Being a member of the crisis management team also means that you’re expected to constantly be wearing your crisis management hat, and you’re monitoring the day-to-day happenings in your job and in your surroundings for incidents or disruptions that can become a broader crisis situation. In the event of a potential emerging crisis, you should be prepared to notify your on-call crisis leaders, explain the situation and your specific concerns, and then begin the activation process for crisis management if needed.
During the crisis, as an activated member of the crisis management team, you’ll be expected to provide your subject-matter expertise from your day-to-day role representing your organization, but also your cross-functional view as a leader throughout the crisis management process.
On a granular or tactical level, this might include representing your organization within CMT meetings and calls, providing updates regarding conditions, progress, challenges and requests from your respective area, as well as providing key information that inform your company’s overall view of the crisis, providing candid feedback and advice that pushed the team towards decisive decision making during the overall crisis, and lastly, fulfilling any role requested of you by the crisis leader. That might include wearing multiple hats during an activation to ensure an effective response.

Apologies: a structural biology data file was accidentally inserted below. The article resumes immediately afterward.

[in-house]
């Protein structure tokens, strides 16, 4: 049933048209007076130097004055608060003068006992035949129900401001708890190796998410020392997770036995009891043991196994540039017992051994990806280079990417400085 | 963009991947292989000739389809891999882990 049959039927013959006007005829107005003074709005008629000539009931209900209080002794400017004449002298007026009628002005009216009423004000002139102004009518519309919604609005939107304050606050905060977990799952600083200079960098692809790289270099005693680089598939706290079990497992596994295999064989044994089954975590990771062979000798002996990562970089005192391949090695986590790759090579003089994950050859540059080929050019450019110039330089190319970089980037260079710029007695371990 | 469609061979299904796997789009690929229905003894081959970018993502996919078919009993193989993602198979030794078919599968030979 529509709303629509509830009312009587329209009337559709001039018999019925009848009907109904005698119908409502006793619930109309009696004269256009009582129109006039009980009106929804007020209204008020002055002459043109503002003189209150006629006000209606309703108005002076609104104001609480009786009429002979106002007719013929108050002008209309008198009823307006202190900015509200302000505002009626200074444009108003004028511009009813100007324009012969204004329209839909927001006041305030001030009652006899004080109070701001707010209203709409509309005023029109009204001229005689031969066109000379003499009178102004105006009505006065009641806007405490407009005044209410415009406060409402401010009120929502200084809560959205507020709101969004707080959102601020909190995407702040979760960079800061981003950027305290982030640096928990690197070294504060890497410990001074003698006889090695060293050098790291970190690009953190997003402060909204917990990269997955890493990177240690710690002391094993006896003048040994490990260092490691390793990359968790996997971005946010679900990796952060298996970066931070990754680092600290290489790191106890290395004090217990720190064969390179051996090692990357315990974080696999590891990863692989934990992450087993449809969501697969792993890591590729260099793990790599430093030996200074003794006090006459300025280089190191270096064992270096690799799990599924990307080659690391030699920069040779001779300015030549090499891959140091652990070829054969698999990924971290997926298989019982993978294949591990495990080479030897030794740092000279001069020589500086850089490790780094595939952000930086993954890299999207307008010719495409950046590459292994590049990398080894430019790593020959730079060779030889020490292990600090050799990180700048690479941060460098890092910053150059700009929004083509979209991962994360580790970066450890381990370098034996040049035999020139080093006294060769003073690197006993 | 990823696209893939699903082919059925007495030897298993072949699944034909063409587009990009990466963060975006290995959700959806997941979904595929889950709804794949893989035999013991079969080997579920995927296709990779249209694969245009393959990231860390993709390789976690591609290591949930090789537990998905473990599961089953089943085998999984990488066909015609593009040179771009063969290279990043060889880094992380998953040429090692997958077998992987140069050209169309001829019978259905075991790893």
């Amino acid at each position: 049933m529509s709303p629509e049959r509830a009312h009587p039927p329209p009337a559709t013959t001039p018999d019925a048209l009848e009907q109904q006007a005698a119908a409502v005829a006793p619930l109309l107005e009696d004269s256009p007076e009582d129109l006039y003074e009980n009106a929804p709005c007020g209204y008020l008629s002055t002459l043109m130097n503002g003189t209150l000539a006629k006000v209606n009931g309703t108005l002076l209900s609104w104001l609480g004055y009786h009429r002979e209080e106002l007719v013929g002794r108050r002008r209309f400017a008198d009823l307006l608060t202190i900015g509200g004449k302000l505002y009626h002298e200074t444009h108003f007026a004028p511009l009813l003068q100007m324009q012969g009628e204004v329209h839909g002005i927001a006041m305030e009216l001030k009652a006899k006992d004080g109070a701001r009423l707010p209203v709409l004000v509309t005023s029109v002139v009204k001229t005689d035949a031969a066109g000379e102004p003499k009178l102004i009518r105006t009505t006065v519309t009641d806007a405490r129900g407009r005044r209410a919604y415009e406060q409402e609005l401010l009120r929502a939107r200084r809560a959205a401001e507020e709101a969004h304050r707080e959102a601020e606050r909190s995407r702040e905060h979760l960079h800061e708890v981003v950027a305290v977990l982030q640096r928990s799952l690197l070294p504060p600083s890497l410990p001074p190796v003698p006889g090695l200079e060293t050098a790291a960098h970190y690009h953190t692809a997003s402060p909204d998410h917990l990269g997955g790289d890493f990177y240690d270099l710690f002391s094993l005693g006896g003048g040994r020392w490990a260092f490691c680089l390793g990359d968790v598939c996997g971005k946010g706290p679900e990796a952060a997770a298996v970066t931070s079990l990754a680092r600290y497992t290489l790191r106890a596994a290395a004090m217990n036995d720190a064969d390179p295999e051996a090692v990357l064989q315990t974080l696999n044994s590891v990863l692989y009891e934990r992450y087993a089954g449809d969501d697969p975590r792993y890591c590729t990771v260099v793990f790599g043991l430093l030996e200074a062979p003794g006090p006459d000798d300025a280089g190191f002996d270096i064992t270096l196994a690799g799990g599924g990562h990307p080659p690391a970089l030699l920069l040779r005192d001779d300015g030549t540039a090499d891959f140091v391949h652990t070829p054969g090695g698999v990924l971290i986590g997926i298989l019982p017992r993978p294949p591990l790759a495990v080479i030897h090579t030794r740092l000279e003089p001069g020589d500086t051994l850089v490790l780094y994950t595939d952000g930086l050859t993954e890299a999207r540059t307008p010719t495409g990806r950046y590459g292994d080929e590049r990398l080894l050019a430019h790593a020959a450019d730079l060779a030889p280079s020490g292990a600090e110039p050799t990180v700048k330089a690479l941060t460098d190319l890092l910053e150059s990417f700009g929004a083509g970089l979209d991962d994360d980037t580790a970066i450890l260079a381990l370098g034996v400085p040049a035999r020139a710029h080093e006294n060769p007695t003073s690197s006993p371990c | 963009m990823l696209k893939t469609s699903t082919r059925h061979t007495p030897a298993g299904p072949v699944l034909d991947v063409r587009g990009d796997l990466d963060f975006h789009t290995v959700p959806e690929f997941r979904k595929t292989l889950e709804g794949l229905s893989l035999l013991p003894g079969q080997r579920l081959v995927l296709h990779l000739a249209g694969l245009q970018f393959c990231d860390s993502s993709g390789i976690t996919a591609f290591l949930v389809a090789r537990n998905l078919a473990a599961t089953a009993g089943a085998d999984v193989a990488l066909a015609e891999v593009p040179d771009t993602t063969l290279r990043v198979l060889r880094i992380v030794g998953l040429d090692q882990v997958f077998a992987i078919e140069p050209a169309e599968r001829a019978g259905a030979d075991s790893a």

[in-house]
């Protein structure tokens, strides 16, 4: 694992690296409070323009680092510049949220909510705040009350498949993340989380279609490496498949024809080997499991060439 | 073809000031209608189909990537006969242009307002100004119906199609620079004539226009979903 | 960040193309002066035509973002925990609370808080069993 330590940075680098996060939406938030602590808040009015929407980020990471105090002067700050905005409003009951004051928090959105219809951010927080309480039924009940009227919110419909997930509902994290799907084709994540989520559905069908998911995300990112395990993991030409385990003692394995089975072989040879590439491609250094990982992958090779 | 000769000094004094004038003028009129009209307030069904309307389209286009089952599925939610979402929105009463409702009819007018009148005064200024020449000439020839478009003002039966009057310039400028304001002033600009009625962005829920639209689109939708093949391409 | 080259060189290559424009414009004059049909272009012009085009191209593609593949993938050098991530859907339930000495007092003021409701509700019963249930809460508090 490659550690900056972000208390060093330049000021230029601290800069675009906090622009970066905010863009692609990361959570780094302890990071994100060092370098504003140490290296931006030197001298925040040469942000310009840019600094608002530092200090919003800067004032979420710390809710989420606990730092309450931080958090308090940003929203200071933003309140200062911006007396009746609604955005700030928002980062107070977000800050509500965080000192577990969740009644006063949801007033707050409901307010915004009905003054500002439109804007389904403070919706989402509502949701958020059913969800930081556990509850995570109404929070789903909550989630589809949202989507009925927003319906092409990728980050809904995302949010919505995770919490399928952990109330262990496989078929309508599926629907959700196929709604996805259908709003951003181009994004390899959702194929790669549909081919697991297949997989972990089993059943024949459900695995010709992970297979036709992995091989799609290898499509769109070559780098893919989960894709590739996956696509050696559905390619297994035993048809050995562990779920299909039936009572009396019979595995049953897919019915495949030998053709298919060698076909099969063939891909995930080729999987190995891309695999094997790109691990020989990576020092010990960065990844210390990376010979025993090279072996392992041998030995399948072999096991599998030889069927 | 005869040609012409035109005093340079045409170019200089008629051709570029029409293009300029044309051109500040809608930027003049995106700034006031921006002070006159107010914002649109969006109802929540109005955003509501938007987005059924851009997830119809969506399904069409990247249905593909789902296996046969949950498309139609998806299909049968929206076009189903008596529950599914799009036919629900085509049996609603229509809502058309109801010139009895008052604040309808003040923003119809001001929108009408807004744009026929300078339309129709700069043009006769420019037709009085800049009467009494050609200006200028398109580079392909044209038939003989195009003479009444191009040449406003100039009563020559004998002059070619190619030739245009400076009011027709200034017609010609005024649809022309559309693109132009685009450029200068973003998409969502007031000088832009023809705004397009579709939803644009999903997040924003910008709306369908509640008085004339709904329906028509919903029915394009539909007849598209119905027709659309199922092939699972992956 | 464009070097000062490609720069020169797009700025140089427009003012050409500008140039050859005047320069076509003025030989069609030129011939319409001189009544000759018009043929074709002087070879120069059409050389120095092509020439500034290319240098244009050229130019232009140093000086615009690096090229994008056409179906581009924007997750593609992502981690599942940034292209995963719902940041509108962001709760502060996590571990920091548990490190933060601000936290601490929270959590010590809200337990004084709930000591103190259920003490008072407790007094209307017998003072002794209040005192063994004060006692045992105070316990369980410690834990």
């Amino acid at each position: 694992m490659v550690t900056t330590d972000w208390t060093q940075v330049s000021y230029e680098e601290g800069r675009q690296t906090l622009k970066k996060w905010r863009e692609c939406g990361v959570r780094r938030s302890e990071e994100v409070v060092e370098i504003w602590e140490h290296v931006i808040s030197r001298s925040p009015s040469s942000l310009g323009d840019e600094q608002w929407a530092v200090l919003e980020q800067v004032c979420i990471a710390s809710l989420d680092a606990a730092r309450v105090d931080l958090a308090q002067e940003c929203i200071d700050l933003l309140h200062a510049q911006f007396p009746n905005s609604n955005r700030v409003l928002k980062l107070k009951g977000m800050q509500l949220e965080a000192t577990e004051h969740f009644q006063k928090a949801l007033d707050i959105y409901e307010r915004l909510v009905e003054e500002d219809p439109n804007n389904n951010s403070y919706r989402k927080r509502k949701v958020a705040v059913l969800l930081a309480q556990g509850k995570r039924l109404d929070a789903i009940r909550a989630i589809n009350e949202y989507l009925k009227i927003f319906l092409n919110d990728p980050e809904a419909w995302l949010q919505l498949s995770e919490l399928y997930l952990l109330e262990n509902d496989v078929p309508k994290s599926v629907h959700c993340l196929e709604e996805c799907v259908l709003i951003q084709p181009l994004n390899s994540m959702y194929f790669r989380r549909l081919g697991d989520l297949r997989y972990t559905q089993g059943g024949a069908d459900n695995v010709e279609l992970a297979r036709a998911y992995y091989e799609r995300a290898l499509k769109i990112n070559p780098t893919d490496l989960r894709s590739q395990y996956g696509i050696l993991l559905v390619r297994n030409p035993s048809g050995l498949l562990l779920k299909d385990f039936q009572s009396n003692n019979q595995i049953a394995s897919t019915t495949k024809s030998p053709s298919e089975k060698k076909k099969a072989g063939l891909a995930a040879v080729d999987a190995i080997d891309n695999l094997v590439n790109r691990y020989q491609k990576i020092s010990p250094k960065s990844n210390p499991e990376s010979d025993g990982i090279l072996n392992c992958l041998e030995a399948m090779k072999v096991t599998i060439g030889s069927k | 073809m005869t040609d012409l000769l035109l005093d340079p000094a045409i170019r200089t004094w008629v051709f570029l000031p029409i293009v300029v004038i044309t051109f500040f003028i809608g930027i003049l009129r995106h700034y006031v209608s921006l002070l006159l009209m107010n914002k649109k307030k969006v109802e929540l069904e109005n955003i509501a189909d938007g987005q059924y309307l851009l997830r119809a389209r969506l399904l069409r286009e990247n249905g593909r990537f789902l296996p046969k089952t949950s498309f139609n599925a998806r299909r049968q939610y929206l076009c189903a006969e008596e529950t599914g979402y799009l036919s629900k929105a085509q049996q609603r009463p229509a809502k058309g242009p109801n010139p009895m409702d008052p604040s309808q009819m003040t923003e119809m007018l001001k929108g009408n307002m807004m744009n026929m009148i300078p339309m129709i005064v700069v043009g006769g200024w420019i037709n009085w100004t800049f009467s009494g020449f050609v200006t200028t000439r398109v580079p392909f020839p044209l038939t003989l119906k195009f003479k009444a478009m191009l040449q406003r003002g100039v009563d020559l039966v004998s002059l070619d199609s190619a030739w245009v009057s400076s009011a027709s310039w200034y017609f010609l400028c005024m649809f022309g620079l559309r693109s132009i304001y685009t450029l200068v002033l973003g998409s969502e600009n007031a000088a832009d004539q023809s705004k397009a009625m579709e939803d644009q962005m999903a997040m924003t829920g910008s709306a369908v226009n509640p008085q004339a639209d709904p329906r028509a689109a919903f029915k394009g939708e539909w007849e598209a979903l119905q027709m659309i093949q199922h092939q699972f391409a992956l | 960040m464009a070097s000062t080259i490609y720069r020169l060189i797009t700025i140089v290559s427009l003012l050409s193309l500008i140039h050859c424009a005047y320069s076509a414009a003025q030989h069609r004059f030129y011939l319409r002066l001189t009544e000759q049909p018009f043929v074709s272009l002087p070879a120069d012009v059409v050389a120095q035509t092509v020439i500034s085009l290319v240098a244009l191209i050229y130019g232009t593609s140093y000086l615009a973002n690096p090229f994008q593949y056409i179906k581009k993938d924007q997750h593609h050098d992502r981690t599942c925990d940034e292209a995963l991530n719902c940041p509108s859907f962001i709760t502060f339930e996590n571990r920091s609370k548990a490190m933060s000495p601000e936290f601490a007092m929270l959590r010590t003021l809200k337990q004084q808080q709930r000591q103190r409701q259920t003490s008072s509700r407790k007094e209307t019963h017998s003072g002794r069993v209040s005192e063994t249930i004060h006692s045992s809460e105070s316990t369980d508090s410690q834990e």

After the crisis, in the aftermath of the crisis, short-term recovery efforts will probably be necessary to ensure that critical business functions remain operating, that facilities are secured, that employees and operations are relocated, and that immediate needs for employee wellbeing are being met.
In the long term, crisis management team members can expect to participate in the after-action lessons-learned process to help better prepare the organization for future disruptions.
So what does it take to be on the crisis management team? Well, as a member of the team, you’re a part of a cadre of handpicked leaders and subject-matter experts from within your organization who are called upon to provide direction, support, and expertise during a crisis. So take a moment to feel good here, because if you’ve made the cut to be a part of your crisis management team, that means you’re already perceived to possess several skills and capabilities that are not easily taught, but these skills are essential to performing effectively as a member of the crisis management team.
Those would include things like subject-matter expertise in your area of operations; perspective that lets you think strategically and tactically at the same time. You possess extraordinary situational awareness and the ability to pivot quickly as needs change. You perform well under pressure. You’re a team player, and you have demonstrated a willingness to actively participate in all aspects of the crisis management program, including preparing, practicing, responding, recovering, and learning from those crises. You have the ability to work collaboratively to represent your function within the crisis management team, and then represent your role on the CMT back into your organization with your peers and with your boss. And lastly, you possess cross-functional leadership. You can lead both vertically and horizontally across the organization.